Aside from the obvious stress of counting calories and the pressure to be perfect in order to achieve results, this approach doesn't address any of the six components of health – stress, sleep, water, nutrition, exercise and supplements. In fact all it does is really just create more stress, mentally from trying to be perfect and get those numbers to line up, and physically due to the lack of attention paid to creating health.

On the flip side, when we focus on building up the body and doing things that create health, making our calories count, rather than counting the calories, great things begin to happen. In fact the only time I look at calorie consumption with my clients is if they aren't eat enough. Yep, that's right. More often than not the people I work with are not eating enough. They come from that place of restriction and are afraid that if they eat more they will gain weight when in fact their bodies are not taking in enough nutrients to get the job done.

Not providing your body enough nutrients causes your body to go into starvation mode, saving and storing almost everything it does get, as fat. Once you understand this and start giving your body what it needs, it's amazing the wonderful things that begin to happen in very short order.

Choose whole, single-ingredient foods, put together in a way that stabilizes blood sugar. Drink lots of clean water, get out and move every day, reduce stress, get enough sleep so you feel rested in the morning and use quality supplements to fill the gaps in meals, nutrition and nutrients.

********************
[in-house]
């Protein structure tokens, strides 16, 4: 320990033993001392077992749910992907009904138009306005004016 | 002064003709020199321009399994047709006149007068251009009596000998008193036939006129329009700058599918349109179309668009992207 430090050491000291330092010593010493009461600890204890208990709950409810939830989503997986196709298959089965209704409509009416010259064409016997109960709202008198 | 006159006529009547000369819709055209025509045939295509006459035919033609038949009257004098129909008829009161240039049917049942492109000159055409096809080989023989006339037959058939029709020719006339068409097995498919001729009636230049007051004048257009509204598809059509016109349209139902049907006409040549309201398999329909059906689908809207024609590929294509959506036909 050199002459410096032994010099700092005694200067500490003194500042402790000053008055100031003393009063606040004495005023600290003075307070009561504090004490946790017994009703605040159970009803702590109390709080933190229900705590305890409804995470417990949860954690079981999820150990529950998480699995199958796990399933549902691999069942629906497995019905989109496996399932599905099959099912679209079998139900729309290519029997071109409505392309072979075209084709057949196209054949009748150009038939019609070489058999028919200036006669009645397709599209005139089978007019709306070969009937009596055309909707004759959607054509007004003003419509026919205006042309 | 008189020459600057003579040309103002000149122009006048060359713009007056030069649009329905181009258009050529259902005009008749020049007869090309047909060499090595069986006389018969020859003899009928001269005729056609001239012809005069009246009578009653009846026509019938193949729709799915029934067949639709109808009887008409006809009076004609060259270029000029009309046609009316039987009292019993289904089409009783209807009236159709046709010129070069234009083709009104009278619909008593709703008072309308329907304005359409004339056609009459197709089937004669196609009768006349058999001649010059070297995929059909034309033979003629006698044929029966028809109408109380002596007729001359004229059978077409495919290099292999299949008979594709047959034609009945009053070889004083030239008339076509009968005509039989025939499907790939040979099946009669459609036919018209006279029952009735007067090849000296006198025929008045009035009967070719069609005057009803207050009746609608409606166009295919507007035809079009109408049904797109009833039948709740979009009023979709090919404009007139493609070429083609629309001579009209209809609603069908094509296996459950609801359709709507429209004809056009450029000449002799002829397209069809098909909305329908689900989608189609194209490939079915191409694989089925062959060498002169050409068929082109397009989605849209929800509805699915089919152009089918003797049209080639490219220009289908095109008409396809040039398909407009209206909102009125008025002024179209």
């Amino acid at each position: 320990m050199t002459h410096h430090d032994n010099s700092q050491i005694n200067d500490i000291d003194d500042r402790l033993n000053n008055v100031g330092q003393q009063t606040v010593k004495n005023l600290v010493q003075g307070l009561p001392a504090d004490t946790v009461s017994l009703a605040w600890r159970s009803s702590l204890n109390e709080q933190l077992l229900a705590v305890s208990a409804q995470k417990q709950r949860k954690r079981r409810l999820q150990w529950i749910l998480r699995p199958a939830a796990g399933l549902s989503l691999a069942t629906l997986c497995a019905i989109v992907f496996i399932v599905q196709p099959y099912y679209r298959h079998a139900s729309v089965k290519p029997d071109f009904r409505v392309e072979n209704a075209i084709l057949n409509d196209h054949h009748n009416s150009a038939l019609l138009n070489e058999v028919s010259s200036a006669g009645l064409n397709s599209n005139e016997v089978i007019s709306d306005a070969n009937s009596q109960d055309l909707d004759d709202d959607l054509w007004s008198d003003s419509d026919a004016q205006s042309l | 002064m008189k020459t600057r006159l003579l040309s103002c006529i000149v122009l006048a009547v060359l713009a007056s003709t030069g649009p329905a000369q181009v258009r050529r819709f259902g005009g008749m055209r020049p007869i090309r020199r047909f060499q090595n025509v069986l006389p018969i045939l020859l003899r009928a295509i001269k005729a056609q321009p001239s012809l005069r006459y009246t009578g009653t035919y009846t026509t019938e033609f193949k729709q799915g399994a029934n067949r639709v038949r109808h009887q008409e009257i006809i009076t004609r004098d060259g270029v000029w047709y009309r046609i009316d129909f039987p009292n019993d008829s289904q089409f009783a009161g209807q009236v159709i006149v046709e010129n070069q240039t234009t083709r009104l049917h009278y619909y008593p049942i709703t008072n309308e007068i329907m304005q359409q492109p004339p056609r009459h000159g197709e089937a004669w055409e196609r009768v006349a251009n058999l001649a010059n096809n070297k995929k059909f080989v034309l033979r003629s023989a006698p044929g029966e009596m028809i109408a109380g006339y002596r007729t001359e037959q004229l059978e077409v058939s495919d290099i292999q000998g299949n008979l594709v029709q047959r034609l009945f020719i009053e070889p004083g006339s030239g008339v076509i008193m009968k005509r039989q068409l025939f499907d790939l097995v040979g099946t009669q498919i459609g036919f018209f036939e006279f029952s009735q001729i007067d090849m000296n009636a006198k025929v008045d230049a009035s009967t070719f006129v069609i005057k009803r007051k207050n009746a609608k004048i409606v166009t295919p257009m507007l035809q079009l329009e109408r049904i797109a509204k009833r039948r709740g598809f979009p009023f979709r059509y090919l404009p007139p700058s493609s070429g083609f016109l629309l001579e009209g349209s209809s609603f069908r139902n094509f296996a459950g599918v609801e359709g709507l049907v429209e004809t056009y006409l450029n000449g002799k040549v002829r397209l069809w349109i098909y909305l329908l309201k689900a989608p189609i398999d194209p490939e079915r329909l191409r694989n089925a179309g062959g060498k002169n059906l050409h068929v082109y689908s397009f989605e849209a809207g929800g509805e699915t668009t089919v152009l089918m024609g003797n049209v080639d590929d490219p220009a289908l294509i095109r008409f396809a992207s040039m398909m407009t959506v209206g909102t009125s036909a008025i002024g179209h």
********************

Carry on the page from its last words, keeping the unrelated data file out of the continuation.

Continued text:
Repeat that daily for best results. By doing so, you’ll create healthy habits that, when maintained consistently over time, will help you to not only look and feel better, burn fat, lose weight and turn on metabolism, they will also help balance your hormones, reverse disease, increase energy, improve concentration and focus and strengthen your immune system. That’s a pretty cool list of side effects.

So, as you think about your next meal, snack, grocery shop or dinner out, focus on the food rather than the number of calories. When you buy, prepare, serve and order more whole, single-ingredient foods, your meals will naturally be higher in vitamins, minerals, phytonutrients, and fibre, while at the same time contain far less sugar, no additives or preservatives.